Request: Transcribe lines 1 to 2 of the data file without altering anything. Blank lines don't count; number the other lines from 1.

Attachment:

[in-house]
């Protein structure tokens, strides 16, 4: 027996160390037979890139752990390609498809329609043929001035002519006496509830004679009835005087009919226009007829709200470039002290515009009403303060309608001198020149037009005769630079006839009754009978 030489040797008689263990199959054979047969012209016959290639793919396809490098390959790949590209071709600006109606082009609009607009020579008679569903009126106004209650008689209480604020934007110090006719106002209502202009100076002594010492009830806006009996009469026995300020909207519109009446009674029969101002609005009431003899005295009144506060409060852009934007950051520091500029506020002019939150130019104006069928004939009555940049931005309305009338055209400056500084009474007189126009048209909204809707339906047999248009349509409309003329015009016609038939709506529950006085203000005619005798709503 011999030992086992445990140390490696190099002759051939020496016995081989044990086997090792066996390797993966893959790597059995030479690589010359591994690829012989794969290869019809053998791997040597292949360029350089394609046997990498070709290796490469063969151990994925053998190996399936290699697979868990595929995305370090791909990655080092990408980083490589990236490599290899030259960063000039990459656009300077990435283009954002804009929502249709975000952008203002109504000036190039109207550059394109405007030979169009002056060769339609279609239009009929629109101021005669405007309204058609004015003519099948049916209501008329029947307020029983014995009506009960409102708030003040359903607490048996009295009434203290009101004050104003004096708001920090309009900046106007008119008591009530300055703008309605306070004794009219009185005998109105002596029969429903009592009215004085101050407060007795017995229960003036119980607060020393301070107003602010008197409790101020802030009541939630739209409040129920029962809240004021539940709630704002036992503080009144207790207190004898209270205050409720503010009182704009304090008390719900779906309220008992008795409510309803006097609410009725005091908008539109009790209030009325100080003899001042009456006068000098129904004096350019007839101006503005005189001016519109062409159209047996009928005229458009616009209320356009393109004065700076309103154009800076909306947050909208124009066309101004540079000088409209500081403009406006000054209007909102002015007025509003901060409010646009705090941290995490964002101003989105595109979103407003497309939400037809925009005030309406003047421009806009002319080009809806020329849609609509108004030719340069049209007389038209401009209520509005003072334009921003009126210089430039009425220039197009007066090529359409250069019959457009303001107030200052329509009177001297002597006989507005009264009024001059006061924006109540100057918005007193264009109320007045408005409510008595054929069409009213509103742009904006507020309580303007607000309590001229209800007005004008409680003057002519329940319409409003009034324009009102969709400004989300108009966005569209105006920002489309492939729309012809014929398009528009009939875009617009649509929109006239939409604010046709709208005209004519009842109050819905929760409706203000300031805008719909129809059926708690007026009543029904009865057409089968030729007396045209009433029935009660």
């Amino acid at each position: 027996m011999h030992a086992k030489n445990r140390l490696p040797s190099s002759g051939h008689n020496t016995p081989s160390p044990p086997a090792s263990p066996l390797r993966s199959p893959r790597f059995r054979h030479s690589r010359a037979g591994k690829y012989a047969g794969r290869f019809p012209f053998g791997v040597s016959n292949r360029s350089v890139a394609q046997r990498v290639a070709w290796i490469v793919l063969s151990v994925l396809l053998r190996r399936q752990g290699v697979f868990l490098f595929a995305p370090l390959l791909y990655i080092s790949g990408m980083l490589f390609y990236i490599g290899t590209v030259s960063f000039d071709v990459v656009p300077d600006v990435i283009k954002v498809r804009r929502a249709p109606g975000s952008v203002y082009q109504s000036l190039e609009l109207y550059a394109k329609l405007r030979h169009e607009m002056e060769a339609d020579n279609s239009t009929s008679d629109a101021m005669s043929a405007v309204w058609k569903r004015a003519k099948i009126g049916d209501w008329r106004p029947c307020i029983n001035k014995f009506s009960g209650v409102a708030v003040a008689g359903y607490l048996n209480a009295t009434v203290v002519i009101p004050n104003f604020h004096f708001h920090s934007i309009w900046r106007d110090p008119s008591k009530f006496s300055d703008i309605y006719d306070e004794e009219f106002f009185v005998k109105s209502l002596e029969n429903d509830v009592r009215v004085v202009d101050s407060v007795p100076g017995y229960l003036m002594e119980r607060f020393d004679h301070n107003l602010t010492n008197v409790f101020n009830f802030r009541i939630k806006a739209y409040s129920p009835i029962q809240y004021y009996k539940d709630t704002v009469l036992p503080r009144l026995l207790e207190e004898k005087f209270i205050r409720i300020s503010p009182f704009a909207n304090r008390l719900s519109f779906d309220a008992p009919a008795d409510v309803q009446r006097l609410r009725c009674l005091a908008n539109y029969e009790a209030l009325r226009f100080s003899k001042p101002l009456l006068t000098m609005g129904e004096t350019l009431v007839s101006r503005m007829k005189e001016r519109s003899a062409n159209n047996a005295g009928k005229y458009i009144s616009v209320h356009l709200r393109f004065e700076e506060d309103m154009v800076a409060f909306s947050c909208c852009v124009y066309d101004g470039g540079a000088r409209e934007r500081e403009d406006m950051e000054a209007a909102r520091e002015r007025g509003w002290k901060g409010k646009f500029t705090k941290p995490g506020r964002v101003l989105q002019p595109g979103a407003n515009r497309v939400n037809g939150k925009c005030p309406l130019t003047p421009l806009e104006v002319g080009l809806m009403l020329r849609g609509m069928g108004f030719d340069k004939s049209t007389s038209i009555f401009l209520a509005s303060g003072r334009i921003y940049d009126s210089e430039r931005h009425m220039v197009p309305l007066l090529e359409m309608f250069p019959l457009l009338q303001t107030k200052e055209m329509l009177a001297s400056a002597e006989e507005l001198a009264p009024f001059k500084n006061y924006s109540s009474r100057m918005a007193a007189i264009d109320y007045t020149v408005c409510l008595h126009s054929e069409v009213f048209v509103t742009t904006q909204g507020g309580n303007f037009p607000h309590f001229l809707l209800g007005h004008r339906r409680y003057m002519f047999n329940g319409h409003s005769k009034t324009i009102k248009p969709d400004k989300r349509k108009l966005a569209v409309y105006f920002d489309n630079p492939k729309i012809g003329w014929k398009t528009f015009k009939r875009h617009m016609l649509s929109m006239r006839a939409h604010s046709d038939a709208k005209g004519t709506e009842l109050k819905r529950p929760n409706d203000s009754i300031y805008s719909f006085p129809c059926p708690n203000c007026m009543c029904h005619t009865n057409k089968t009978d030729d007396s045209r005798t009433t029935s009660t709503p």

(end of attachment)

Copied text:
[in-house]
């Protein structure tokens, strides 16, 4: 027996160390037979890139752990390609498809329609043929001035002519006496509830004679009835005087009919226009007829709200470039002290515009009403303060309608001198020149037009005769630079006839009754009978 030489040797008689263990199959054979047969012209016959290639793919396809490098390959790949590209071709600006109606082009609009607009020579008679569903009126106004209650008689209480604020934007110090006719106002209502202009100076002594010492009830806006009996009469026995300020909207519109009446009674029969101002609005009431003899005295009144506060409060852009934007950051520091500029506020002019939150130019104006069928004939009555940049931005309305009338055209400056500084009474007189126009048209909204809707339906047999248009349509409309003329015009016609038939709506529950006085203000005619005798709503 011999030992086992445990140390490696190099002759051939020496016995081989044990086997090792066996390797993966893959790597059995030479690589010359591994690829012989794969290869019809053998791997040597292949360029350089394609046997990498070709290796490469063969151990994925053998190996399936290699697979868990595929995305370090791909990655080092990408980083490589990236490599290899030259960063000039990459656009300077990435283009954002804009929502249709975000952008203002109504000036190039109207550059394109405007030979169009002056060769339609279609239009009929629109101021005669405007309204058609004015003519099948049916209501008329029947307020029983014995009506009960409102708030003040359903607490048996009295009434203290009101004050104003004096708001920090309009900046106007008119008591009530300055703008309605306070004794009219009185005998109105002596029969429903009592009215004085101050407060007795017995229960003036119980607060020393301070107003602010008197409790101020802030009541939630739209409040129920029962809240004021539940709630704002036992503080009144207790207190004898209270205050409720503010009182704009304090008390719900779906309220008992008795409510309803006097609410009725005091908008539109009790209030009325100080003899001042009456006068000098129904004096350019007839101006503005005189001016519109062409159209047996009928005229458009616009209320356009393109004065700076309103154009800076909306947050909208124009066309101004540079000088409209500081403009406006000054209007909102002015007025509003901060409010646009705090941290995490964002101003989105595109979103407003497309939400037809925009005030309406003047421009806009002319080009809806020329849609609509108004030719340069049209007389038209401009209520509005003072334009921003009126210089430039009425220039197009007066090529359409250069019959457009303001107030200052329509009177001297002597006989507005009264009024001059006061924006109540100057918005007193264009109320007045408005409510008595054929069409009213509103742009904006507020309580303007607000309590001229209800007005004008409680003057002519329940319409409003009034324009009102969709400004989300108009966005569209105006920002489309492939729309012809014929398009528009009939875009617009649509929109006239939409604010046709709208005209004519009842109050819905929760409706203000300031805008719909129809059926708690007026009543029904009865057409089968030729007396045209009433029935009660």